FILED 2013 Jan-10 PM 02:21 U.S. DISTRICT COURT N.D. OF ALABAMA IN THE UNITED STATES DISTRICT COURT FOR THE NORTHERN DISTRICT OF ALABAMA SOUTHERN DIVISION ALLEN TRAINER, Plaintiff, v. SUPREME BEVERAGE COMPANY, INC., Defendant. } } } } } } } } } } } CIVIL ACTION NO. 2:11-cv-00057-WMA MEMORANDUM OPINION As will hereinafter become apparent, the above-styled case bears little similarity to Collins v. Supreme Beverage Co., Inc., CV 11-0058-AR, a case in which this court recently denied the motion of defendant Supreme Beverage Company, Inc’s (“SBC”) for summary judgment. The only real similarity between the two cases is that the plaintiffs in both cases are black and are former SBC employees who complain of racial discrimination. Before the court in the above-styled case is SBC’s motion for summary judgment, as it did in CV 11-0058-AR, seeking dismissal of the action. (Doc. 24). Plaintiff Allen Trainer (“Trainer”), a black male, claims that SBC violated 42 U.S.C. § 1981 (“§ 1981") and Title VII of the Civil Rights Act of 1964, 42 U.S.C. § 2000e et seq. (“Title VII”), and retaliated against him in violation of Title VII. Trainer includes “cookie cutter” state law claims for intentional infliction of emotional distress and negligent hiring, supervision, training, and negligent retention. For the reasons set forth below, SBC’s motion for summary judgment will be granted. On October 1, 2012, this court entered an order granting SBC’s motion to strike portions of Trainer’s response filed in opposition to SBC’s motion for summary judgment. (Doc. 37). Trainer did not oppose SBC’s said motion to strike, which was clearly due to be granted. For Rule 56 purposes, the court will only consider the portions of Trainer’s brief that have not been stricken and that are supported by admissible evidence. BACKGROUND1 SBC, located in Birmingham, Alabama, is a wholesale beverage distributor that sells beverages, primarily beer and Red Bull, to restaurants and retail outlets. In June 2006, Trainer interviewed for a job at SBC with Mike Windham (“Windham”), SBC’s Operations Manager, and James Collins (“Collins”), SBC’s Delivery Manager. Windham is white. Collins is black. plaintiff in CV 11-0058-AR. Collins was and is the On June 5, 2006, SBC hired Trainer as a back-up driver at the rate of $525.00 per week. SBC, Trainer reported to Windham and While working at Collins. During his employment, Trainer’s job changed, and he became a side-bay driver and then later a bulk delivery driver. Trainer asked Windham to be moved to a bulk delivery position, and Windham moved him to that position. On November 30, 2006, Windham approved a merit increase 1 Based on the procedural posture of this case, all facts and their reasonable inferences are viewed in the light most favorable to Trainer. 2 for Trainer from $525.00 per week to $550.00 per week. Reprimand, Suspension, and Termination On the evening of December 4, 2006, Trainer celebrated too much at his birthday party. The next day, Trainer called Windham and told him that he was not going to be able to come to work. Trainer contends that he did not tell Windham why he was not coming to work. him a On December 11, 2006 Windham met with Trainer and gave written reprimand that stated: “Allen Trainer said he celebrated his birthday too much and could not come to work because be celebrated too much.” absence. Windham did not treat this an excused Trainer has offered no evidence of a policy by SBC to give an employee an excused absence on his birthday. On May 25, 2007, one of Trainer’s customers cut several cases of beer from its order. Trainer left the excess beer at the customer’s store and told the SBC salesperson on the account to pick it up. Trainer says he believed that the excess was the salesperson’s fault. Collins told Trainer that he needed to go back and get the excess beer or that his paycheck would be docked for the value of the beer he left at the store. Trainer went back to the store, picked up the beer, and brought it back to SBC. He then left work without delivering product to the remainder of his route. According to Trainer, he did not have time to complete his deliveries because he had to pick up his son from school. 25, 2007, Windham suspended Trainer 3 for three On May days for “insubordination” and “substandard work quality” based on this incident. On the morning of June 8, 2007, Buster Tate (“Tate”), SBC’s Warehouse Manager, filled in for Collins, counting out deliveries and dispatching delivery trucks. is black. Tate, like Trainer and Collins, Trainer complained to Tate that not all of the product on his delivery truck was for his regular stops. There is some dispute as to the subsequent events, but it is undisputed that Trainer and Tate exchanged words. Their exchange culminated in Tate’s reporting to Windham that Trainer was refusing to deliver his load. Tate then asked another employee, Joe Winborn, to take Trainer’s route that day. When Tate reported Trainer to Windham for refusing to deliver his load, Windham asked Tate what he should do. Tate told Windham that they “might as well just let [Trainer] go.” terminated that same day, June 8, 2007. Trainer contends that he was not given a reason for his termination. Trainer was terminated for “violation Trainer was SBC asserts that of policies/procedures” because he failed to do his job. Trainer’s Complaints of Racial Discrimination and Retaliation Trainer testified that he complained to his supervisor, Mike Windham (“Windham”), in December 2006 about race discrimination and that unfair loads and routes were assigned to the black drivers. He further testified that on June 1, 2007, he submitted a written 4 complaint regarding discrimination that he had been subjected to while working at SBC. Although of little relevance, before working at SBC, Trainer worked at Adams Produce, Williams, and Cox Pools. Piggly Wiggly, United Trophy, Tom Trainer filed a law suit against Piggly Wiggly for wrongful termination, and filed a law suit against Cox Pools for discrimination. DISCUSSION I. Race Discrimination Claims2 Disparate Treatment Trainer contends that he, as well as other black drivers, were treated less favorably than white drivers. Specifically, he asserts that he and other black drivers (1) received harder loads and delivery routes than white drivers; (2) were reprimanded for not coming to work while white employees were not reprimanded; (3) were required to provided documentation for absences while white employees were not; (4) were disciplined for failing to deliver their loads while white drivers returned undelivered product and were not disciplined; and (5) that black drivers that were robbed were required to pay the stolen money back while white drivers were not. 2 Trainer initially asserted claims for both racial harassment and discrimination. Because Trainer has failed to address the racial harassment claim in his brief, it is deemed abandoned. Resolution Trust Corp. v. Dunmar Corp., 43 F.3d 587, 599 (11th Cir. 1995). 5 To establish a prima facie case of race discrimination under Title VII3 Trainer must show (1) that he belongs to a racial minority, (2) that he was subjected to adverse job action, (3) that SBC treated similarly situated employees outside of his classification more favorably, and (4) that he was qualified to do the job. Holifield v. Reno, 115 F.3d 1555, 1562 (11th Cir. 1997) (citing McDonnell Douglas Corp. v. Green, 411 U.S. 792, 802, 93 S. Ct. 1817, 1824 (1973)). There is no dispute that Trainer belongs to a protected froup under Title VII and § 1981 and that he was reprimanded, suspended, and terminated. Trainer, however, has presented no evidence that any of these actions was based on his race or manifested a policy of disparate treatment of blacks. Without any evidence of such disparate treatment, Trainer’s claim for racial discrimination must fail. Delivery Loads and Routes Trainer contends that he and other black drivers were assigned “worse” loads and delivery routes than white drivers. Trainer has presented no evidence whatsoever to support this claim. To the contrary, it is undisputed that Trainer worked on a bulk delivery 3 Title VII and § 1981 race discrimination claims are analyzed using the same analytical framework. Standard v. A.B.E.L. Servs., Inc., 161 F.3d 1318, 1330 (11th Cir. 1998). Therefore, the court will explicitly address the Title VII claim with the understanding that the analysis applies to the § 1981 claim as well. 6 route, which he admits is “easier” than other routes. He explained that the worse routes are those in areas where the driver is likely to be robbed. It is undisputed that white drivers also had routes in these “bad” neighborhoods and had been robbed and that Trainer was never robbed while working for SBC. Reprimanded for Absenteeism Trainer also contends that he was reprimanded for not coming to work while white employees would be absent from work without consequence. Trainer, however, admits that he has no personal knowledge of why other employees were absent or whether or not they were reprimanded for their absenteeism. evidence to support this contention. Trainer has offered no In fact, it is undisputed that two white employees, James Thornton (“Thornton”) and Chris Phelps (“Phelps”), were both disciplined, and that Phelps was ultimately terminated for his absenteeism. Required Documentation for Absenteeism Trainer contends that he was required to provide documentation for his absences while white employees were not. Again, Trainer admits that he has no personal knowledge of other employees being required to provide documentation for absences. Failure to Deliver Loads Trainer also contends that he was disciplined for failing to deliver his load, but SBC did not discipline white employees who returned undelivered product. Again, Trainer admits he has no 7 personal knowledge upon which to base this assertion. Furthermore, it is undisputed that Thornton, a white employee, was terminated precisely for failing to deliver his assigned load. Black Drivers Who Were Robbed Were Required to Pay the Money Back Trainer next contends that SBC required black drivers who were robbed to reimburse the company, but did not require white drivers to do the same. There is no evidence to support this assertion. Furthermore, it is undisputed that SBC required both Freddie Gaines, a black driver, and Thornton, a white driver, to reimburse SBC after having been robbed. Discriminatory Termination Trainer next contends that he was discharged because of his race. In the absence of direct evidence of discrimination, a plaintiff depending upon circumstantial evidence under Title VII and § 1981, as Trainer does here, must rely on the burden-shifting framework set forth in Texas Department of Community Affairs v. Burdine and McDonald Douglas Corp. v. Green. 450 U.S. 248, 101 S. Ct. 1089 (1981); 411 U.S. 792, 93 S. Ct. 1817 (1973). To prevail on a claim of discriminatory termination, Trainer must show that “(1) he is a member of protected class; (2) he was qualified for the position; (3) he suffered an adverse employment action; and (4) he was replaced by a person outside his protected class or was treated less favorably than a similarly situated individual outside of his protected class.” Maynard v. Bd. of Regents, 342 F.2d 1281, 8 1289 (11th Cir. 2003). SBC does not dispute that Trainer has satisfied the first three elements of his discriminatory termination claim. Instead, SBC points out that Trainer has failed to show that he was he was not replaced by someone outside of his protected class and because he cannot show that any similarly situated person outside of his protected class engaged in substantially the same conduct, but was not terminated. It is undisputed that Trainer was replaced by a black driver. See Hawkins v. CeCo Corp., 883 F.2d 977, 984 (11th Cir. 1989) (“Because [the plaintiff] did not meet the fourth requirement of showing he was replaced by a white, he failed to establish a prima facie case.”); see also Coleman v. Braniff Airways, Inc., 664 F.2d 1282 (5th Cir. 1982). Neither has Trainer shown that a similarly situated employee outside of his protected class received more favorable treatment. Specifically, Trainer has failed to present any evidence that a white employee got into an argument with his manager and refused to deliver his load and was not terminated. In fact, it is undisputed that Thornton, the white employee whom Trainer contends was treated differently, was terminated by SBC for failure to deliver his load. See Jones v. Bessemer Caraway Med. Ctr., 137 F.3d 1306, 1311 (11th Cir. 1998) (“If a plaintiff fails to identify similarly situated, non-minority employees who were treated more favorably, [his] case must fail because the burden is 9 on [him] to establish [his] prima facie case.”). failed to establish a prima facie case for Trainer has discriminatory discharge. Even assuming that Trainer could establish a prima facie case of discriminatory discharge, his claim fails because SBC has articulated legitimate, non-discriminatory reasons for Trainer’s discharge, and Trainer has failed to produce any evidence to suggest that SBC’s reasons are a mere pretext. SBC has provided legitimate, non-discriminatory reasons for Trainer’s termination, namely, insubordination and violation of company policies, both of which are legitimate, non-discriminatory reasons to terminate an employee. See Ferrell v. Masland Carpets, Inc., 97 F. Supp. 2d 1114 (S.D. Ala. 2000) (citing Damon v. Fleming Supermarkets of Fla., 196 F.3d 1354, 1361 (11th Cir. 1991)). SBC took the advice given it on June 8, 2007 by Trainer’s fellow employee, who is black. Trainer has offered no evidence that SBC’s proffered reasons were a pretext for discriminatory conduct. II. Title Retaliation VII prohibits retaliation against an employee (1) “because he has opposed” discrimination prohibited by Title VII (the “opposition clause”) or (2) “because he has made a charge, testified, assisted investigation, or participated proceeding, “participation clause”). or hearing” in any under 42 U.S.C. § 2000e-3(a). 10 manner Title in VII an (the Retaliation is a distinct claim, and a plaintiff is not required to prove an underlying claim of a discriminatory act against him in order for the retaliation claim to succeed. Sullivan v. Nat’l R.R. Passenger Corp., 170 F.3d 1056, 1059 (11th Cir. 1999). To establish a case of retaliation under Title VII, Trainer must show that: “(1) he engaged in a statutorily protected activity; (2) he suffered an adverse employment action; and (3) he established a causal link between the protected activity and the adverse action.” Sharpe v. Global Sec. Int’l, 766 F. Supp. 2d 1272, 1300 (S.D. Ala. 2011) (quoting Bryant v. Jones, 575 F.3d 1281, 1307-08 (11th Cir. 2009)). Once Trainer has established a prima facie case of retaliation, “the burden shifts to [SBC] to rebut the presumption of retaliation by reasons for the adverse employment action.” producing legitimate Id. (quoting Raney v. Vinson Guard Serv., Inc., 120 F.3d 1192, 1196 (11th Cir. 1997)). If SBC offers legitimate reasons for the adverse employment action, the presumption of retaliation disappears. Id. (citing Raney, 120 F.3d at 1196). Trainer is then required to show that SBC’s proffered reasons for taking the adverse employment action were a pretext for the prohibited retaliatory conduct. Id. (citing Olmsted v. Taco Bell Corp., 141 F.3d 1457, 1460 (11th Cir. 1998)). The parties agree that Trainer has satisfied the first two elements of a prima facie case of retaliation, namely, that he engaged in a statutorily protected expression and that he suffered 11 an adverse employment action. Specifically, SBC does not dispute that Trainer’s December 2006 complaints to Windham and his June 1, 2007 letter were protected activities and that he suffered an adverse employment terminated. actions when he was suspended and later The parties disagree, however, as to whether there is a causal connection between Trainer’s complaints and his subsequent suspension and termination. Before the court discusses the causation question as to the suspension or the termination, the court notes that Trainer’s retaliation claim based on his December 11, 2006 reprimand for his absence on December 5, 2006 is barred as untimely. To make a claim related to any retaliation that arguably occurred on December 11, 2006, Trainer was required to file his EEOC charge within 180 days, a period that ended on June 9, 2007. See Rizo v. State of Ala. Dept. of Human Res., No. 06-13261, 2007 WL 278587 at *2 (11th Cir. Jan. 31, 2007) (citing 29 C.F.R. § 1626.7(a)). file his EEOC charge until August 29, 2007. Trainer did not Any claim based on the reprimand must be dismissed because of Trainer’s non-exhaustion of his EEOC remedy. The causal connection element of a retaliation claim is interpreted broadly and only requires that the plaintiff prove that “the protected activity and the negative employment action are not completely unrelated.” Goldsmith v. Bagby Elevator Co., Inc., 513 F.3d 1261, 1278 (11th Cir. 2008) (quoting Olmsted v. Taco Bell 12 Corp., 141 F.3d 1457, 1460 (11th Cir. 1998)). Causation may be inferred by a close temporal proximity between the protected expression and the adverse employment action. Thomas v. Cooper Lighting, Inc., 506 F.3d 1361, 1364 (11th Cir. 2007). But, to be effectual mere temporal proximity, without more, must be “very close.” Byrne v. Ala. Alcoholic Beverage Control Bd., 635 F. Supp. 2d 1281, 1298 (M.D. Ala. 2009) (citing Clark County Sch. Dist. v. Breeden, 532 U.S. 268, 273, 121 S. Ct. 1508 (2001) (per curium)). Specifically, the Eleventh Circuit has explained that “[i]f there is a delay of more than three months between the two events, then the temporal proximity is not close enough, and the plaintiff must offer some other evidence tending to show causation.” Henderson v. FedEx Express, 442 Fed. Appx. 502, 506 (11th Cir. 2011) (citing Thomas v. Cooper Lighting, Inc., 506 F.3d 1361, 1364 (11th Cir. 2007)). More than five months elapsed between Trainer’s December 2006 complaints to Windham and his suspension for failing to complete his deliveries on May 25, 2007 (and even longer between the said complaints and his termination). This gap is too long to permit an inference of causal connection. See Henderson v. FedEx Express, 442 Fed. Appx. 502, 506 (11th Cir. 2011) (“If there is a delay of more than three months between the two events, then the temporal proximity is not close enough, and the plaintiff must offer some other evidence tending to show causation.”). 13 The temporal gap between Trainer’s June 1, 2007 written complaint and his termination on June 8, 2007 is “very close” and would make out a jury question if believed and if not interrupted by Trainer’s conduct on June 8, 2007, the very day of his termination. However, Trainer has offered no evidence to establish that the termination decisionmakers, Windham and Tate, were aware at the time he was terminated that Trainer had made a written complaint of discrimination on June 1, 2007. Without such proof, Trainer’s June 1, 2007 letter cannot be used as a triggering date. Even if it is presumed that Windham and Tate were aware of Trainer’s letter, Trainer’s earlier conduct on June 8, 2007 in refusing to make his deliveries breaks any possible causal link between his earlier complaints and his termination. See Henderson, 442 Fed. Appx. at 506 (“Intervening acts of misconduct can break any causal link between the protected conduct and the adverse employment action.”). “A Convincing Mosaic of Circumstantial Evidence” In the “conclusion” section of Trainer’s brief, he argues that his case is just “one piece of the puzzle of race discrimination and retaliation occurring at SBC.” He is apparently trying to connect himself to plaintiffs in other cases brought against SBC in this court, such as CV 11-0058-AR. He says: “[t]his is precisely the ‘convincing mosaic of circumstantial evidence that would allow a jury to infer intentional discrimination by the decision’ (and in 14 this case retaliation as well) as allowed by Smith v. LockheedMartin Corporation, 644 F.3d 1321 (11th Cir. 2011).” Trainer falls well short of the standard established in Lockheed-Martin. Like the plaintiffs in Brown v. Berg Spiral Pipe Corp. and Hossain v. Steadman, Trainer is a “few tiles short of a mosaic, let alone a convincing one.” Case No. 10-237-CG-B, 2011 WL 3610646 (S.D. Ala. Aug. 17, 2011); 855 F. Supp. 2d 1307, 1316 (S.D. Ala. 2012) (quote from Hossain). In Brown the court explained the Eleventh Circuit’s holding in Lockheed-Martin: [A} plaintiff could survive summary judgment despite the fact that he could not point to a comparator, because the plaintiff produced a significant evidentiary record (“convincing mosaic”) that Lockheed-Martin had considered the plaintiff’s race in their decision to terminate him. This evidence included (i) a spreadsheet which listed employees by name and race; (ii) a documented history of inconsistent treatment of white and African-American employees; and (iii) a television news expose covering racial tension and workplace violence at Lockheed-Martin. Brown, 2011 WL 3610646 at *15. mosaic in this case. Trainer has put together no such This court cannot take judicial notice of other SBC cases that may or may not provide evidence relevant to Trainer’s claims. III. State Law Claims Trainer’s supplemental claims for negligent hiring, supervision, training, and negligent retention are due to be dismissed because he has not presented any evidence to establish 15 the necessary underlying tort that Alabama law requires for pursuing them. Under Alabama law, “[a] party alleging negligent or wanton hiring, supervision, training, and retention must prove the underlying wrongful conduct of employees.” Thornton v. Flavor House Prods., Inc., Case No. 1:07-cv-712-WKW, 2008 WL 5328492, at *19 (M.D. Ala. Dec. 19, 2008) (citing Voyager Ins. Cos. v. Whitson, 867 So. 2d 1065 (Ala. 2003)). Additionally, the underlying wrongful conduct must be a “‘common-law, Alabama tort’ committed by the employee, not [] a federal cause of action such as Title VII.” Ellis v. Advanced Tech. Servs., Case No. 3:10-cv-555-WHA, 2010 WL 3526169, at *2 (M.D. Ala. Sept. 3, 2010) (quoting Thrasher v. Ivan Leonard Chevrolet, Inc., 195 F. Supp. 2d 1314, 1320 (N.D. Ala. 2002)). The only state law claim that Trainer has asserted that is not otherwise precluded is his claim for intentional infliction of emotional distress. Because such a claim is frowned upon in Alabama requires egregious conduct beyond what Trainer alleges, and because Trainer has not addressed any such claim in his brief, it is either deemed abandoned or must be dismissed for lack of colorable merit. Resolution Trust Corp. v. Dunmar Corp., 43 F.3d 587, 599 (11th Cir. 1995). Trainer cannot maintain Without an underlying tort claim, his claims for negligent hiring, supervision, training, and negligent retention, and his termination after his argument with Tate was not so outrageous as to be 16 actionable. CONCLUSION For the foregoing reasons, SBC’s motion for summary judgment will be granted. A separate order will be entered effectuating this opinion. DONE this 10th day of January, 2013. _____________________________ WILLIAM M. ACKER, JR. UNITED STATES DISTRICT JUDGE 17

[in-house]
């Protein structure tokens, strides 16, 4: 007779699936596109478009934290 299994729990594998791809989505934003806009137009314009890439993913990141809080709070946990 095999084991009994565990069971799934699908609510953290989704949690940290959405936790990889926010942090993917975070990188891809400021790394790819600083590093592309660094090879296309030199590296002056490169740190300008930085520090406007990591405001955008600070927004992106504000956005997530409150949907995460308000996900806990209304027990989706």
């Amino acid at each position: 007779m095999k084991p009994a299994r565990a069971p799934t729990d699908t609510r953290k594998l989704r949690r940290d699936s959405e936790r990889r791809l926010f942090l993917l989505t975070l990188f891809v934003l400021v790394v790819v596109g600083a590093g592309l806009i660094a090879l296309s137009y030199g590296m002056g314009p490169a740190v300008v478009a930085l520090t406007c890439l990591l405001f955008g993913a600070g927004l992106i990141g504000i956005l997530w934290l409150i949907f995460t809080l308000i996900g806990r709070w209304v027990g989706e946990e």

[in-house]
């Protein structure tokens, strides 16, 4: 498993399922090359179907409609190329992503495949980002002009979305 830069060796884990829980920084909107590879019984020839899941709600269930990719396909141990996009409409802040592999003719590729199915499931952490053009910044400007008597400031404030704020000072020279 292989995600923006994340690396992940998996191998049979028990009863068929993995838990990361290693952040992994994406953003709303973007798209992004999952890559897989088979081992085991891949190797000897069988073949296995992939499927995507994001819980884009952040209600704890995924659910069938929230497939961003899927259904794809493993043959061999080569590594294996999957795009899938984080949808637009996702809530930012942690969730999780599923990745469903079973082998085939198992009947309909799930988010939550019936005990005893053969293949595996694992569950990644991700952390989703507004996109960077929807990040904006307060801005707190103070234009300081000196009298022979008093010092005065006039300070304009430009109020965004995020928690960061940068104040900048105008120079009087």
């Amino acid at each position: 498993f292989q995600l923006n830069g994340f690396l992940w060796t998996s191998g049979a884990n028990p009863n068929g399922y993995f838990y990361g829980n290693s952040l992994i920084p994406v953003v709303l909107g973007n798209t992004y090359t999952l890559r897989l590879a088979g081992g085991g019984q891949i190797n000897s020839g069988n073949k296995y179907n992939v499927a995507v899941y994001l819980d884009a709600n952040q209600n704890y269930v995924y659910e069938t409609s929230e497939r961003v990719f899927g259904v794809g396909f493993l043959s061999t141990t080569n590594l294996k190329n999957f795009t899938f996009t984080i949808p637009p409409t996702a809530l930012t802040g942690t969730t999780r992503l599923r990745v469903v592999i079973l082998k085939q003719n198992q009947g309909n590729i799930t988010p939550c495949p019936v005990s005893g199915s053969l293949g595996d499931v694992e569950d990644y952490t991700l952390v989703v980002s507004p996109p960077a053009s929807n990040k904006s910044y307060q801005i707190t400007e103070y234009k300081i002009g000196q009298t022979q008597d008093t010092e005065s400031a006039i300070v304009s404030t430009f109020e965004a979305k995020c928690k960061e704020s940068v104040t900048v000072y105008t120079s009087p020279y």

Disclaimer: Justia Dockets & Filings provides public litigation records from the federal appellate and district courts. These filings and docket sheets should not be considered findings of fact or liability, nor do they necessarily reflect the view of Justia.

Why Is My Information Online?